Putting it succinctly, analyzing the worst-case scenario isn't a good guide to determining the comparable case.

In any case, Charlie notes that overall his 39 megapixel digital file wasn't quite as sharp as his film file, but it was close. You can be pretty confident that if you doubled the number of pixels, overall the digital photo would be at least as sharp if not sharper.

The second confounding factor is that the number of resolved picture elements in a film photograph doesn't scale with the area of the format. It's closer to the square root. That's just a mechanical engineering rule of thumb, all those resolution-confounding factors I talked about in the featured post. So, for example, one of my 6 x 7 cm negatives probably contains twice as much image detail as my 35mm ones, even though it has four times the area.

Similarly, 8 x 10 view cameras will record something more like twice the number of film "pixels" as 4 x 5 view cameras, not four times the number.

Lots and lots of windage involved in these estimates, but you put it all together and Charlie's results are pretty consistent with my assertion that 150-200 megapixels puts you in the same realm as quality 8 x 10.

Incidentally, this apples and oranges problem isn't unique to digital versus film. Kodachrome had unusually high cyan-layer acutance. Far above what you expect from its resolution. Consequently, long after other films had eclipsed it in overall resolution, you could still find Kodachrome partisans who claimed it was the sharpest film around, based on photographing things like bare tree limbs against blue skies. They were correct, in a very limited sense. But it didn't invalidate the overall judgment that the newer films were sharper and higher-resolving than Kodachrome 25.

~ pax \ Ctein
[ Please excuse any word-salad. MacSpeech in training! ]
-- Ctein's Online Gallery http://ctein.com 
-- Digital Restorations http://photo-repair.com 

Whats'da matter with you guys. Given the choice of giganormous megapixels and you're settling for 16MP?

Having gobs and gobs of pixels means that all the faults along the optics path becomes a useful low pass; the actual anti-aliasing filter can get dropped. Gobs and gobs of pixels also means that the (already small) resolution loss due to the Bayer mosaic becomes truly inconsequential.

Gobs and gobs of pixels means that we can go back to debating the truly important - why my Industar 50 is just as good as your Leica.

Regardless of the claims on the box, any new film release is good news. I'm sure the types of people using this film won't think twice about the marketing department's claims to 'World's Bestest Most Sharpest Colour Negative Film Made by Kodak Since December 2009...EVER' etc. It looks like Ektar in all forms is going from strength to strength; shame it's still not available in the antipodean land of Oz.

If we are really nitpicking, 100 is four times "as fast as" 25, but three times "faster". It's like the news items that lazily say something that is now 1.2x what it was before, represents "a 120% increase". It's an increase of, or by 20%. It's also an increase to 120%.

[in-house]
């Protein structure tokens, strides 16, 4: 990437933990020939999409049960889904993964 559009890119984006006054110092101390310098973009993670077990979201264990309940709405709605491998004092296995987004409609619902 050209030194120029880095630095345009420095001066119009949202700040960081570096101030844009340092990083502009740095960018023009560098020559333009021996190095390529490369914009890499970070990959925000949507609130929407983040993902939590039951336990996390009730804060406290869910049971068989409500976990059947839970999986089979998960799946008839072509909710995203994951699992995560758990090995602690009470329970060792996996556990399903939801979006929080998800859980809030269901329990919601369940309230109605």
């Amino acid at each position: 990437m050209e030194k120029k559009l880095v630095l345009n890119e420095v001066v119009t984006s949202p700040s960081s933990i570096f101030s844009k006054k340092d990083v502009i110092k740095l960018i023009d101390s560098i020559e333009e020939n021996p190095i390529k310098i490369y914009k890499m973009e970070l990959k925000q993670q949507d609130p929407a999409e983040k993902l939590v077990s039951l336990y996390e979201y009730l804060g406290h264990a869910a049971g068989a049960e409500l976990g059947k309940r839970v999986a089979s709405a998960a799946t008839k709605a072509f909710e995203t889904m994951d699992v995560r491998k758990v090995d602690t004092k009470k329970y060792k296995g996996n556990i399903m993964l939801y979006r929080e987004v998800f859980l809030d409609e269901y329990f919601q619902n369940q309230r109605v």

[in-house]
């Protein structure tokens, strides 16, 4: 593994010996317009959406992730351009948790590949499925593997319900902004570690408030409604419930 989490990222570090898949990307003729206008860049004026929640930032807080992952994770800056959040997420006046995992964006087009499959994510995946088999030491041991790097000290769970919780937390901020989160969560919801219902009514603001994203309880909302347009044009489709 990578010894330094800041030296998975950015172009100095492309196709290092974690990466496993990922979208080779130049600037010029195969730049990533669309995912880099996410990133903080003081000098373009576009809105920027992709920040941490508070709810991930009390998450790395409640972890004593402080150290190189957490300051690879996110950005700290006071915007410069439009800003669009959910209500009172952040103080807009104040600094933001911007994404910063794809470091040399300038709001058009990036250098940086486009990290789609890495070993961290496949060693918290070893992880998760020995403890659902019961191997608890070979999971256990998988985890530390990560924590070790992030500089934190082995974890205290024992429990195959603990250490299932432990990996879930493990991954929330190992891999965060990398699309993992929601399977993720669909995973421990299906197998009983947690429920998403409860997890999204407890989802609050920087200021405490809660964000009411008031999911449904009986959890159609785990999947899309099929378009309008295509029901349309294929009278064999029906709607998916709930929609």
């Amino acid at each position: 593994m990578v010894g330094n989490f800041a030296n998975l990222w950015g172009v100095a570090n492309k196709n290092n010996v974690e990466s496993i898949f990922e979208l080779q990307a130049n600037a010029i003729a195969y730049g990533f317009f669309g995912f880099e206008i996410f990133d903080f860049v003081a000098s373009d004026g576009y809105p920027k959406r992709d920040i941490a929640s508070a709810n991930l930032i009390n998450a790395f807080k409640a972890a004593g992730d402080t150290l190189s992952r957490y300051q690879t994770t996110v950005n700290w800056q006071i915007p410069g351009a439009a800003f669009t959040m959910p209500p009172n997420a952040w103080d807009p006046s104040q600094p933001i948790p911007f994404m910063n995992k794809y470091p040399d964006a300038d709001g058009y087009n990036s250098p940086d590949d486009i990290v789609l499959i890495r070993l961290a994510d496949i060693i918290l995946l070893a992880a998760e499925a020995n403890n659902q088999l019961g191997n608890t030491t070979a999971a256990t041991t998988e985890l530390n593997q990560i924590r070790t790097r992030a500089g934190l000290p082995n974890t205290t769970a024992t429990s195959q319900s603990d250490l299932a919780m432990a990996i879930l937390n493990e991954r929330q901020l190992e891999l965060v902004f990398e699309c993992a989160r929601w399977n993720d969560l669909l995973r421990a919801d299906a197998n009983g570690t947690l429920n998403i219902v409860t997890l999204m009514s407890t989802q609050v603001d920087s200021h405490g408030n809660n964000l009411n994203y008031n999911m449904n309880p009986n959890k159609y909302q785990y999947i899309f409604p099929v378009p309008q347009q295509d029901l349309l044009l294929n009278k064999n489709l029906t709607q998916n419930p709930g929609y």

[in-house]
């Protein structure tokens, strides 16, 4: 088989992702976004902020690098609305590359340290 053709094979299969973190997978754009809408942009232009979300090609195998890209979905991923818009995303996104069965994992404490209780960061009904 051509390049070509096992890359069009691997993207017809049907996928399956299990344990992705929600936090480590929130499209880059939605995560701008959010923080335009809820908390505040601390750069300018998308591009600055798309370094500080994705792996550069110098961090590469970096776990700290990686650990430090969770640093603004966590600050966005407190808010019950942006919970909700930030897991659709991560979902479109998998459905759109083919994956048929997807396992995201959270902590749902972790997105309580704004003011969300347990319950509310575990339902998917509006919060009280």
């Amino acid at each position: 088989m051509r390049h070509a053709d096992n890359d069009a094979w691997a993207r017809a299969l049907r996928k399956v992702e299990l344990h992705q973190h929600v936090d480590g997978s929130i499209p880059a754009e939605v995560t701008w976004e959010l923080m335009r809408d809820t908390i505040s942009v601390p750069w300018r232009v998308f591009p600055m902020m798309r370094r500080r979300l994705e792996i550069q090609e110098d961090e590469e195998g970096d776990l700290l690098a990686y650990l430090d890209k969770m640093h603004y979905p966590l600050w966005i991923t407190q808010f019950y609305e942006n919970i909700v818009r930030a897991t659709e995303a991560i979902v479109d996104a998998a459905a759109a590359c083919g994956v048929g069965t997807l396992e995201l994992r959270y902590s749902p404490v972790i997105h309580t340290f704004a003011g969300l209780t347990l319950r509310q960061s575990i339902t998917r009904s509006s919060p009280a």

(Bah mode off - hurriedly scans own text for grammar and and spealing)

Always be asked this question to digital photographer when I am doing my 8x10 shoot.

May be I summerise the basic agreement so far is that the raw max resolution is 1.3 Gpixel (3 color per pixel calculated is like the Fevon sensor). But that assume a lens up to 80 lp/mm. The lens is limiting factor and if Ctein is right you can assume that may be because the lens give you 20 lp/mm over the 8x10 area, i.e 1/16 (due to square calculation) of 1.3 Gpixel i.e. about 100 Mpix (3 color).

In real life of course, the looks of Velvia 50 8x10 and a Black and White 8x10 (Contact Print) is so different even my digital SLR friends never want to or never have touched any film found my poor sample of these is very hard to compare with theirs. It is really apple and "dragon-eye". The issue as most of people have never seen a 8x10 Velvia 50 slide, just like many of you have never seen any "dragon-eye" fruit. It is beyond most people for this comparison.

Also, these day even carry around my D300 is too big (compared with my M8) and I saw many people starting to buying GF1, you have to in it for something for taking 4x5 and 8x10 or even taking your Hassey and Rolleiflex TLR. Some picture really want to ask for a large format but some for a camera next to you, even just an iPhone. It is a waste of time to compare.

But as one said, it is lovely to know that you have an option.

The key is that the new film give you an option and thanks Kodak for Ektar, Fuji for Velvia 50 and IIford for HP5.

@ RL: "Whats'da matter with you guys. Given the choice of giganormous megapixels and you're settling for 16MP?"

Er, yep. I gotta 12" X 18" print here from a 14 MP camera. Sharp as yer like! With giganormous megapixels (and reasonababbly sized sensor sites) comes da giganormous heavy camera, which I would have to lug around. Like a sheet film camera, (Yep, I'm nearly on topic) or a Zenit B.

Okay...There`s been a lot said here that that does not translate to what a finished print is going to look like to me. Currently I`m using a D-700 and 13x19 printer for color work. B&W is usually 5x7 neg. enlarged no more than 3x. My question is, what kind of print quality could I expect from an Ektar 100, 4x5 neg scanned on an Epson 750, then printed at 13x19, compared to the prints from the D-700 and the 5x7? While the D-700 is impressive for what it is, medium format digital would likely be more suitable for what i do. Just can`t afford it (sigh)

Cool! I've never shot color in sheet film before, maybe I should give it a try (the one film camera I've kept around, other than decorative antiques, is the old Omega D 4x5; I've used it very little, but it does enough things differently that I've felt it's worth keeping around).

Nice to see that film is not quite dead yet in the day and age of digital, being a "filmer" myself I'm quite happy to see a new film introduced. I primarily I shoot shoot in black and white with Kodak's relatively new T-Max 400, which I think is a great film.

"Foveon's a dead-end, niche technology"

That's too bad; I really, really like some of the results I've seen.

Four times faster, four times as fast, four hundred percent faster. . . who cares?

If we keep it to camera-speak we can all get along:

100 is two stops faster than 25.


Dear Robert,

Oh, I'm not saying it will go away; don't worry! It's just that I'm pretty confident the technology will never progress to the point where you'd be seeing 100+ megapixel Foveon sensors. Which removed it from the 'future-tech' considerations, here.

pax / Ctein